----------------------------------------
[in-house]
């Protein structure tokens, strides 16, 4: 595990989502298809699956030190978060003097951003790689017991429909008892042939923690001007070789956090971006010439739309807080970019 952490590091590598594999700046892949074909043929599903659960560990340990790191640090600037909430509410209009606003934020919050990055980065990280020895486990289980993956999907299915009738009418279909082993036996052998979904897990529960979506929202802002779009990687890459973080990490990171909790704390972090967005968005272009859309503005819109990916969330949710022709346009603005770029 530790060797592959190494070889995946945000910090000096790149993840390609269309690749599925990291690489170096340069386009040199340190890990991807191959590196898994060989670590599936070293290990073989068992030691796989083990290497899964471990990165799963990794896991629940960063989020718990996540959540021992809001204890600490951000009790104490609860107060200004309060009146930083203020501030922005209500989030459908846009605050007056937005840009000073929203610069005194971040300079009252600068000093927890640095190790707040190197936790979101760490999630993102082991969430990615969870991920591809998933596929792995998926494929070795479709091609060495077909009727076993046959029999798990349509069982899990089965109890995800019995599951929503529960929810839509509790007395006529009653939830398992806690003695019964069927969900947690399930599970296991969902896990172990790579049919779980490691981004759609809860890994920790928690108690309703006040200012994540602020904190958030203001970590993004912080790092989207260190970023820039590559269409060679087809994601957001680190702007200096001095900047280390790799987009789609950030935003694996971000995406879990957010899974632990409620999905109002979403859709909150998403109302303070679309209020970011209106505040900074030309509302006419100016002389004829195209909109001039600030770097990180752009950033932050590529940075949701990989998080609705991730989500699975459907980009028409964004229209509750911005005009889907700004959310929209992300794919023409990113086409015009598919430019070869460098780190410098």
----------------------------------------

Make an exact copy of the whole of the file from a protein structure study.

[in-house]
């Protein structure tokens, strides 16, 4: 595990989502298809699956030190978060003097951003790689017991429909008892042939923690001007070789956090971006010439739309807080970019 952490590091590598594999700046892949074909043929599903659960560990340990790191640090600037909430509410209009606003934020919050990055980065990280020895486990289980993956999907299915009738009418279909082993036996052998979904897990529960979506929202802002779009990687890459973080990490990171909790704390972090967005968005272009859309503005819109990916969330949710022709346009603005770029 530790060797592959190494070889995946945000910090000096790149993840390609269309690749599925990291690489170096340069386009040199340190890990991807191959590196898994060989670590599936070293290990073989068992030691796989083990290497899964471990990165799963990794896991629940960063989020718990996540959540021992809001204890600490951000009790104490609860107060200004309060009146930083203020501030922005209500989030459908846009605050007056937005840009000073929203610069005194971040300079009252600068000093927890640095190790707040190197936790979101760490999630993102082991969430990615969870991920591809998933596929792995998926494929070795479709091609060495077909009727076993046959029999798990349509069982899990089965109890995800019995599951929503529960929810839509509790007395006529009653939830398992806690003695019964069927969900947690399930599970296991969902896990172990790579049919779980490691981004759609809860890994920790928690108690309703006040200012994540602020904190958030203001970590993004912080790092989207260190970023820039590559269409060679087809994601957001680190702007200096001095900047280390790799987009789609950030935003694996971000995406879990957010899974632990409620999905109002979403859709909150998403109302303070679309209020970011209106505040900074030309509302006419100016002389004829195209909109001039600030770097990180752009950033932050590529940075949701990989998080609705991730989500699975459907980009028409964004229209509750911005005009889907700004959310929209992300794919023409990113086409015009598919430019070869460098780190410098």